Waterway to democracy
- Water does not just provide life, it also ensures genuine development
Oct 23, 2014-
In the second week of July, four of us left from Pokhara in a taxi to observe a local water supply scheme and meet the users group. A politician was on the radio speaking about Nepal’s water resources and its power blackouts. Frustrated with the rhetoric, the taxi driver changed the radio channel. A foreign teammate said, “Do you know in ‘our’ country, more than 15 percent of the people do not have access to safe drinking water, but politicians hardly speak about it? People suffer because of insufficient and unsafe water.” This friend has been working in Nepal’s water supply and sanitation sector for over 30 years, and he says “our country” in Nepali.
Getting factual data is very complicated in Nepal and the figure could be higher than 15 percent. I have rarely met people, especially in towns, who say that they get enough drinking water supply. Who would then bother about the rural populations struggling without proper drinking water facilities. In 2008, Kathmandu reacted very late when Jajarkot was suffering from diarrhea and lack of safe drinking water, killing more than 400 people.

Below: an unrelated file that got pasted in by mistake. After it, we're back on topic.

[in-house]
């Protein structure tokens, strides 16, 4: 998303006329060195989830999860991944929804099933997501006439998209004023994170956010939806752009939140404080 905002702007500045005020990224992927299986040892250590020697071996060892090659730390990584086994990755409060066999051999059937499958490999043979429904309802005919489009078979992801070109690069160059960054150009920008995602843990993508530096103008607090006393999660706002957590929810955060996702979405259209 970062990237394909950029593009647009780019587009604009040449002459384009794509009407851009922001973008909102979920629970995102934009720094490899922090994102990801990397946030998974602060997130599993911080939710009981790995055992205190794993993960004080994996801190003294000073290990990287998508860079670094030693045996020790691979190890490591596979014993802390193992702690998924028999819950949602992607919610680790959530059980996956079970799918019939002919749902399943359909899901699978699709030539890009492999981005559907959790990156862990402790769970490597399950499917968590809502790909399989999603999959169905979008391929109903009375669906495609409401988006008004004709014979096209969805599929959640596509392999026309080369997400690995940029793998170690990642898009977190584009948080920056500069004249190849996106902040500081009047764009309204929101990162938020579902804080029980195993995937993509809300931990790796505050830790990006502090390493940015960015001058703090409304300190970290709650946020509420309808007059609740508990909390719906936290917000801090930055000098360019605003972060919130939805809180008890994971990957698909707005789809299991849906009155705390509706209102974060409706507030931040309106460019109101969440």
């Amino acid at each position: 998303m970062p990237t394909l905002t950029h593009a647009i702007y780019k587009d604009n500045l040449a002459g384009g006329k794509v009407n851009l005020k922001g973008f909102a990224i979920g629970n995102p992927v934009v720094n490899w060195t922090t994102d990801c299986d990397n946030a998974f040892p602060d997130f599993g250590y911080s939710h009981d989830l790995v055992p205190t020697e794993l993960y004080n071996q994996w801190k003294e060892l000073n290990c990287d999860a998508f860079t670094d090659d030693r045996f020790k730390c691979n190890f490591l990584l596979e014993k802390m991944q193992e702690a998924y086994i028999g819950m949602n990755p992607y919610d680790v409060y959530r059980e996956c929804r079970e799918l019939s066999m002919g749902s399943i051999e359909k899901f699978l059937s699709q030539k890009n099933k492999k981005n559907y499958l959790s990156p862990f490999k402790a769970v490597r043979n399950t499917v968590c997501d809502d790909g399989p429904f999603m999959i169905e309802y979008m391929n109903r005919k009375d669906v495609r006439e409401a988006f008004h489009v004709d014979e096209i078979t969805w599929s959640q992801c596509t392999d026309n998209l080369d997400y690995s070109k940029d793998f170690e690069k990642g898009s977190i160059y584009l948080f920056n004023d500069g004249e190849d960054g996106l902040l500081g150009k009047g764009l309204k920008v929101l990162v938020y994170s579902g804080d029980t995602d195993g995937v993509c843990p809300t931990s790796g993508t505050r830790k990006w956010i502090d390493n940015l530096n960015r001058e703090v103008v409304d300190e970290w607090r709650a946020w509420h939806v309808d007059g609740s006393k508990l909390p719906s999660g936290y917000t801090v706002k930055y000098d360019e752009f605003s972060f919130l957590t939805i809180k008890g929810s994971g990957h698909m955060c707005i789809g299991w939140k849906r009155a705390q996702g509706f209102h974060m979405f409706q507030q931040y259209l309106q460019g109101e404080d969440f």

After a half an hour drive, we reached a village called Sunpadhali. The village was named after a king who visited in the 18th century and reportedly said that the water was so pure, one needed a gold pot to drink from it. We were dropped off in front of the Bagare stream, from where we walked up a little steep road and met a group of women.
The women represented the Sunpadhali Water Supply Scheme, built in 1978. For the last few years, they had been managing the water system there. Women are the primary users of water and the first to suffer when water becomes scarce. Before the water supply scheme was installed, the women at Sunpadhali had to walk for an hour to collect water from a spring. Water was initially channeled into the community through taps. Over time, additional taps were connected to the main and now every household has at least one tap in its yard. Enough water is supplied through these pipes most of the year, except in peak dry season when a small stream needs to supply additional water.
With water in their yards, the women began to be involved in economic activities, producing vegetables and dairy products for the Pokhara bazaar. They also became serious stakeholders in the water supply system. Several received trainings on repairing high-density polyethylene pipes and on other aspects of maintenance from the Kaski Department of Water Supply and Sewerage. Whenever there is a technical problem, they can fix it themselves. The women also realised the need for leadership and were inspired by the constitutional guarantee of 33 percent reservation for women in any public institution. They went further and formed a water users committee with all women members. The committee has hired a man as a technical assistant, who is responsible for the overall operation as well as the collection of revenue from households.
Ensuring gender equality
Ensuring gender equality